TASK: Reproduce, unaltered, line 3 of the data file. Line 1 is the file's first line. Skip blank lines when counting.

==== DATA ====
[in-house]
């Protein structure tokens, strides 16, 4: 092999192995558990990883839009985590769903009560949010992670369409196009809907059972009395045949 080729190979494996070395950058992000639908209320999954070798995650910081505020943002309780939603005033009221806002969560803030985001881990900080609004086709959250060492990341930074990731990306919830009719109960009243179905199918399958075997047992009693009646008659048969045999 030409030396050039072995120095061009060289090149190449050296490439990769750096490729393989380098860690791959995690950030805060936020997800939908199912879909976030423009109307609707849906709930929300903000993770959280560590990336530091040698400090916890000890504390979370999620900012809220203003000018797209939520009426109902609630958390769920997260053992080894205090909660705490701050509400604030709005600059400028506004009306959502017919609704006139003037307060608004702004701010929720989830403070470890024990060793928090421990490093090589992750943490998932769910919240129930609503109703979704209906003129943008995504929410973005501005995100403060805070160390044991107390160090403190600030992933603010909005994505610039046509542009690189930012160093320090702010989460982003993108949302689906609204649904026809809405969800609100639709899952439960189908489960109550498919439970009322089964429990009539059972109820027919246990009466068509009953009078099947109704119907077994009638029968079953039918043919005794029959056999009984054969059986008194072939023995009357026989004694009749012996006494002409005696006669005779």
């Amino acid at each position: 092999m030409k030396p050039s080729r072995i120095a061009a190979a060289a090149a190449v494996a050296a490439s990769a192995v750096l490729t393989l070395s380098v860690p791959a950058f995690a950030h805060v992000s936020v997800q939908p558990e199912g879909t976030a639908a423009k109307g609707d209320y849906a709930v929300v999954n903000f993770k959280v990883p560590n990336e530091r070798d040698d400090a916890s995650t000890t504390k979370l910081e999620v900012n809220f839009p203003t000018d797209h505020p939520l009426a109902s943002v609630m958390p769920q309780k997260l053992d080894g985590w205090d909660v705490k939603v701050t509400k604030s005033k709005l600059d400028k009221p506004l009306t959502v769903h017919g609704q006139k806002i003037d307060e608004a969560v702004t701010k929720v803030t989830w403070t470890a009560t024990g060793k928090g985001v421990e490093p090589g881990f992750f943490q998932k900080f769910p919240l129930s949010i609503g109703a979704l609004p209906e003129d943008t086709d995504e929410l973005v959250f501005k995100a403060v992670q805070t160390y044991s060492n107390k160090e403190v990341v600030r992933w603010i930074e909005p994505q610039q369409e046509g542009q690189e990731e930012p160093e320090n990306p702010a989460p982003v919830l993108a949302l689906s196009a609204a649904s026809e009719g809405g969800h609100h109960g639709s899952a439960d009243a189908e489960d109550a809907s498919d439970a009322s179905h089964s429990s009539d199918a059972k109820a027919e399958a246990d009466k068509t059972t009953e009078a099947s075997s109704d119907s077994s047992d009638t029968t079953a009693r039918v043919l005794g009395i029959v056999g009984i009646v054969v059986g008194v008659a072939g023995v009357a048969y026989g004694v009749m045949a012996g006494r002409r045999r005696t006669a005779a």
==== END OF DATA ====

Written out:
């Amino acid at each position: 092999m030409k030396p050039s080729r072995i120095a061009a190979a060289a090149a190449v494996a050296a490439s990769a192995v750096l490729t393989l070395s380098v860690p791959a950058f995690a950030h805060v992000s936020v997800q939908p558990e199912g879909t976030a639908a423009k109307g609707d209320y849906a709930v929300v999954n903000f993770k959280v990883p560590n990336e530091r070798d040698d400090a916890s995650t000890t504390k979370l910081e999620v900012n809220f839009p203003t000018d797209h505020p939520l009426a109902s943002v609630m958390p769920q309780k997260l053992d080894g985590w205090d909660v705490k939603v701050t509400k604030s005033k709005l600059d400028k009221p506004l009306t959502v769903h017919g609704q006139k806002i003037d307060e608004a969560v702004t701010k929720v803030t989830w403070t470890a009560t024990g060793k928090g985001v421990e490093p090589g881990f992750f943490q998932k900080f769910p919240l129930s949010i609503g109703a979704l609004p209906e003129d943008t086709d995504e929410l973005v959250f501005k995100a403060v992670q805070t160390y044991s060492n107390k160090e403190v990341v600030r992933w603010i930074e909005p994505q610039q369409e046509g542009q690189e990731e930012p160093e320090n990306p702010a989460p982003v919830l993108a949302l689906s196009a609204a649904s026809e009719g809405g969800h609100h109960g639709s899952a439960d009243a189908e489960d109550a809907s498919d439970a009322s179905h089964s429990s009539d199918a059972k109820a027919e399958a246990d009466k068509t059972t009953e009078a099947s075997s109704d119907s077994s047992d009638t029968t079953a009693r039918v043919l005794g009395i029959v056999g009984i009646v054969v059986g008194v008659a072939g023995v009357a048969y026989g004694v009749m045949a012996g006494r002409r045999r005696t006669a005779a």